Too Young To Have a Mother That Old?
With all the medical technology that enables older and older women to have children, maybe it’s time to look at it from the adult child’s point of view.
My realization came when I was 40, a few months before my mother died at 82. After my father passed away she was stricken with dementia and Parkinson’s Disease and admitted to a nursing home. “You’re her granddaughter, right?” the nurse asked, filling out a financial contract. “When will her daughter be here to sign?”
Mom looked up, eyes blurry behind her glasses. “This is my baby,” she whispered, voice thin as air.
“That’s right,” I said, patting her liver-spotted hand.
My parents were almost 42 and 44 when I was born in 1961—today that seems young—and my two siblings were already away at college. “You were a change-of-life baby,” my mother told me often, “a great big surprise.”
Now I have friends, pregnant for the first time, older than my mother when I was born. It is wonderful that, these days, most “change of life” babies are not mistakes, but rather meticulously planned and pined for. The conscientious, scrupulously prepared moms boast about their readiness to parent, and finally being mature enough to do a good job. They’ve got college funds invested, and Baby Einstein tapes feeding through their well-monitored bellies. From mom’s perspective, all is well.
“The baby will keep me young,” they might even say.
My mother said that, too.
Maybe from her perspective, I did. From my point of view, I wasn’t doing such a good job.
All kids fear death, but many a child born to older parents intuitively understands their folks will die sooner. They know younger parents have more energy and stamina and, all things being equal, time left on the planet. My parents never wanted to discuss that.
“Talking about it makes me feel old,” my mother said.
For the record, there will be moms that have babies at 47, and then live to be 90 and healthy; but many will die younger—a combination of genes, illness, and fate. Plastic surgery, dermal fillers, and Botox can make aging easier to deny, make older moms look like older sisters, but even if parents partake of them, they should address the fears my folks never would.
Back at the nursing home there were apologies. “I don’t know what to say,” the nurse said.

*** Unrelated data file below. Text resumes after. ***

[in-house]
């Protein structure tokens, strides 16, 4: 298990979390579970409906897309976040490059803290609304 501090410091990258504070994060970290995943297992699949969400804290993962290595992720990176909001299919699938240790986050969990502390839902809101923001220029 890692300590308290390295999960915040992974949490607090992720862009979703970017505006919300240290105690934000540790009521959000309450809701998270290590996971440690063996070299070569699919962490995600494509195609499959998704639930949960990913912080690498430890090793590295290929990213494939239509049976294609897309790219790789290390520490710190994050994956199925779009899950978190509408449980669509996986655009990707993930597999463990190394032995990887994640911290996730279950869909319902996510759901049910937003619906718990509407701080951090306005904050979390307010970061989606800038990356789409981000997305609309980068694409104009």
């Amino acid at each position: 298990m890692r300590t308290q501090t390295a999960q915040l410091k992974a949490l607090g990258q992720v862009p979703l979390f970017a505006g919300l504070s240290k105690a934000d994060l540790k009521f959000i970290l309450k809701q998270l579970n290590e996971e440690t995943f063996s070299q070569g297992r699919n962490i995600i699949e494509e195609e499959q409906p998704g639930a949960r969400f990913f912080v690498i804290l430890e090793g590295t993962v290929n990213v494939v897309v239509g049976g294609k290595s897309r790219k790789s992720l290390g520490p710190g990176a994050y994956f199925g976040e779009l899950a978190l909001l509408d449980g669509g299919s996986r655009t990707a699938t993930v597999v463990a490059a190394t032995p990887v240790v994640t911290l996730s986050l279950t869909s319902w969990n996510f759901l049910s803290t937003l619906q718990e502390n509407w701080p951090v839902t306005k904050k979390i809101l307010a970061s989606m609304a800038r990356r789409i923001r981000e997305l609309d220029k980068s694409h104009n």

No one does,” I told her, and signed the document.
She looked from my silver-haired mother to me. “You’re too young to have a mother this old,” she whispered.
“I’ve heard that all my life,” I reassured her. That day alone I’d heard it from the ambulance driver, the attending physician, two healthcare aids, the hospital discharge planner, and that 45-year old friend, six months pregnant with her first child.
Only my friend had the look of fear in her eyes. That’s because there is something, in all her planning, she wasn’t facing—the fact that her child could someday be in the same situation. First, a child of older parents, then a caregiver of older parents, then the adult child of parents who have passed away. I figured she’d deal with it when she was finally ready. If she wanted my advice I’d tell her to start talking to the little one about it early, in words and concepts he could understand. Let him know that she would teach him all she could about herself, so that the part of her that wishes she could be with him for the duration of his life will, in fact, live on inside him forever.
I’d tell her to make that her truth. She would, however, have to trade it for the illusion that her baby will keep her young.
I hope, for her child’s sake, she doesn’t wait too long.
Follow us on twitter@thefastertimes
- 1 First Openly Straight Figure Skater Comes Forward
- 2 Brooklyn Man Now Living Entirely Off Own Beard Garden
- 3 “Cra Cra” Now Official Diagnosis in New DSM (DSM-5)
- 4 OfficeMax Marketing Director Struggling to Make Staplers ‘Sexy’ and ‘Conversational’
- 5 Homeless Guy Woos Silicon Valley VCs with Low-Tech Crowdfunding Startup
- 6 Area Man Tailors Life To Be More Relevant To His Hulu Advertisements
- 7 Fan Banging Furiously on Glass Could Be the Difference in Hockey Playoffs
- 8 Survey: 88% of Eagles Fans Too Drunk To Spell Nnamdi Asomugha Last Season
- 9 Attorney Actually Starting to Believe Own Bullshit
- 10 Local Mom Won’t Stop Being First Person to Like Every Goddamn Thing Son Posts to Facebook